The Biggest Lies Expressed at the FCC’s Net Neutrality Meeting

FCC commissioners employed dubious information and curious logic before voting to repeal net neutrality rules. Over the objections of the commission’s two Democrats, the three Republican members, including Chair Ajit Pai, voted to overturn protections put in place in 2015—but not before fudging a few facts.

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Apple is Served a Search Warrant to Unlock Texas Church Gunman’s iPhone

Authorities in Texas served Apple with a search warrant in order to gain access to the Sutherland Springs church shooter’s cellphone files. Texas Ranger Kevin Wright obtained the warrant last week, according to San Antonio Express-News.

Investigators are hoping to gain access to gunman Devin Patrick Kelley’s digital photos, messages, calls, videos, social media passwords, address book and data since January 2016. Authorities also want to know what files Kelley stored in his iCloud account.

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Senator Patrick Leahy (D-VT) has introduced the Consumer Privacy Protection Act of 2017

Senator Patrick Leahy (D-VT) has introduced the Consumer Privacy Protection Act of 2017. The bill would place requirements on companies with sensitive consumer information, such as Equifax, to maintain safeguards to ensure the privacy and security of such data, and to notify consumers when that sensitive data is breached. The bill’s co-sponsors include Senators Markey, Blumenthal, Wyden, Franken, Baldwin, and Harris.

Details may be found at:

Florida’s Constitution Revision Commission Might Take Away Floridians’ Privacy

Last week, Florida’s Constitution Revision Commission voted 30-2 to advance a proposal that would severely limit the constitutional right to privacy for all Floridians. If this doesn’t scare you, it should.

Florida is one of just a few states with an explicit privacy provision in its constitution guaranteeing that every person “has the right to be let alone and free from governmental intrusion into the person’s private life.” This privacy amendment was added to the constitution by the people of Florida in the 1980 general election. It was intentionally phrased with broad terms “in order to make the privacy right as strong as possible,” according to the Florida Supreme Court decision, Winfield v. Div. of Pari-Mutuel Wagering in 1985.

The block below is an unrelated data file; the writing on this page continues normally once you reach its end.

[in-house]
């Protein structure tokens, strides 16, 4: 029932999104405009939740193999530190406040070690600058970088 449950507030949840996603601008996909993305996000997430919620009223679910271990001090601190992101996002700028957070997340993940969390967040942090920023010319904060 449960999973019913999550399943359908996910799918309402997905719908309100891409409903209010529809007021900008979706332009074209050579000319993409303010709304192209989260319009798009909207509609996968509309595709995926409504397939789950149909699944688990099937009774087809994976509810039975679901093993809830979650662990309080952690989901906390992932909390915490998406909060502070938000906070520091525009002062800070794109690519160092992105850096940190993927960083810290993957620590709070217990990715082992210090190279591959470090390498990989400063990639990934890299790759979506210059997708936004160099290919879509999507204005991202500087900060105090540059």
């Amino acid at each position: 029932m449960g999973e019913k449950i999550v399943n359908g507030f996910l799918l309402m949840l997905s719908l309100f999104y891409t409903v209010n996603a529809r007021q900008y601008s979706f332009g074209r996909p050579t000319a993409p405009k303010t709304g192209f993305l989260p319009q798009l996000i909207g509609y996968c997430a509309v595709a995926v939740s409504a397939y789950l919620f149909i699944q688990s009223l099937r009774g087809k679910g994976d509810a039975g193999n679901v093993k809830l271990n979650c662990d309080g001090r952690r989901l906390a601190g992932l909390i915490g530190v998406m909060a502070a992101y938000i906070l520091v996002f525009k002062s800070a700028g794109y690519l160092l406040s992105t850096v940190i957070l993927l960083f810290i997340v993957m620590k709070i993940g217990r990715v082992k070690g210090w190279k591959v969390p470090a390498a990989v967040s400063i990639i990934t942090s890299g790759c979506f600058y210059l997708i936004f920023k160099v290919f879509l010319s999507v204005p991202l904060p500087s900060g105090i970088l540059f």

Now Florida’s Constitution Revision Commission wants to remove that guarantee.

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US Government Changes Data Request Rules about Alerting Internet Users when Agencies Accessing Their Information

The Department of Justice (DOJ) changed data request rules on alerting internet users about agencies accessing their information. Yes, Big Brother is spying on you and on me and is not telling us when they do so. However, a new policy limits the use of secrecy orders and calls for such orders to be issued for defined periods.

Microsoft filed the lawsuit in April 2016 arguing that the U.S. government was violating the constitution by preventing the company from informing its customers about government requests for their emails and other documents. See for the details.

The suit argued that the government’s actions were in violation of the Fourth Amendment, which establishes the right for people and businesses to know if the government searches or seizes their property, and the company’s First Amendment right to free speech.

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U.S. Commerce Secretary says the Census needs $4.5 Billion More for the 2020 Census to be Conducted

Commerce Secretary Wilbur Ross asked Congress for $4.3 billion in additional funds for the 2020 Census after a federal watchdog highlighted a number of shortcomings in the Census Bureau’s preparation for the decennial count of U.S. residents.

In October 2015, the bureau estimated the 2020 Census would cost roughly $12.5 billion after adjusting for inflation, but an independent review of the process determined the expenses would total closer to $15.6 billion and require another $1.2 billion in reserve funds. In his testimony, Ross stressed how the extra funding is crucial for improving management and oversight within the agency and getting delayed IT programs back on track.

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US Deputy Attorney General Just Called for ‘Responsible Encryption.’ Don’t Fall for It.

From an article by Zack Whittaker in the ZDNet web site:

“You only need to look at the past year of data breaches, leaks, and exposures to see that some of the most precious national security and technological secrets in the US aren’t safe.

“During a speech at the US Naval Academy on Tuesday, deputy US attorney general Rod Rosenstein, one of the most senior government lawyers, called on tech giants to embrace ‘responsible encryption.'”

Perhaps the most important statement of the article is:

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